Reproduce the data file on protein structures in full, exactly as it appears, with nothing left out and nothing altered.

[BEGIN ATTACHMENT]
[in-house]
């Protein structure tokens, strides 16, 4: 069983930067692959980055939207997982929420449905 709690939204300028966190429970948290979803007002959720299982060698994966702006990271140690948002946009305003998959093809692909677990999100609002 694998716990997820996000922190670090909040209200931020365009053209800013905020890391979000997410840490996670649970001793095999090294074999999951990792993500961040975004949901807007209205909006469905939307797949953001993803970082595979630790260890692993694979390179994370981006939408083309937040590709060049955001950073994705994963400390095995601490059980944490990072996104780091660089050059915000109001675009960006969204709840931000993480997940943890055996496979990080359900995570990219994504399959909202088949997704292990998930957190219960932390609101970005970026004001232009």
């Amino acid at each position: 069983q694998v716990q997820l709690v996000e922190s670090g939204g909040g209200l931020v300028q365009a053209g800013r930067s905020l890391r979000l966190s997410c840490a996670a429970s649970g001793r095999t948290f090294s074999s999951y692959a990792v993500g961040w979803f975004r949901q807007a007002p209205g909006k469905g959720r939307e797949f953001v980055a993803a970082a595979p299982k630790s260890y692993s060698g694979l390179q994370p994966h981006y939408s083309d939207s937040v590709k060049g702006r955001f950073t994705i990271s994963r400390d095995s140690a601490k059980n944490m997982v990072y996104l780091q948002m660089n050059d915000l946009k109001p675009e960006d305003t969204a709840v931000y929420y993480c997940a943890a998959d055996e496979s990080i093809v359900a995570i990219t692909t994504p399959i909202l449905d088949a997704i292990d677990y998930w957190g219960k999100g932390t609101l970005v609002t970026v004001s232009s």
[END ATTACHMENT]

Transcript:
[in-house]
């Protein structure tokens, strides 16, 4: 069983930067692959980055939207997982929420449905 709690939204300028966190429970948290979803007002959720299982060698994966702006990271140690948002946009305003998959093809692909677990999100609002 694998716990997820996000922190670090909040209200931020365009053209800013905020890391979000997410840490996670649970001793095999090294074999999951990792993500961040975004949901807007209205909006469905939307797949953001993803970082595979630790260890692993694979390179994370981006939408083309937040590709060049955001950073994705994963400390095995601490059980944490990072996104780091660089050059915000109001675009960006969204709840931000993480997940943890055996496979990080359900995570990219994504399959909202088949997704292990998930957190219960932390609101970005970026004001232009």
């Amino acid at each position: 069983q694998v716990q997820l709690v996000e922190s670090g939204g909040g209200l931020v300028q365009a053209g800013r930067s905020l890391r979000l966190s997410c840490a996670a429970s649970g001793r095999t948290f090294s074999s999951y692959a990792v993500g961040w979803f975004r949901q807007a007002p209205g909006k469905g959720r939307e797949f953001v980055a993803a970082a595979p299982k630790s260890y692993s060698g694979l390179q994370p994966h981006y939408s083309d939207s937040v590709k060049g702006r955001f950073t994705i990271s994963r400390d095995s140690a601490k059980n944490m997982v990072y996104l780091q948002m660089n050059d915000l946009k109001p675009e960006d305003t969204a709840v931000y929420y993480c997940a943890a998959d055996e496979s990080i093809v359900a995570i990219t692909t994504p399959i909202l449905d088949a997704i292990d677990y998930w957190g219960k999100g932390t609101l970005v609002t970026v004001s232009s």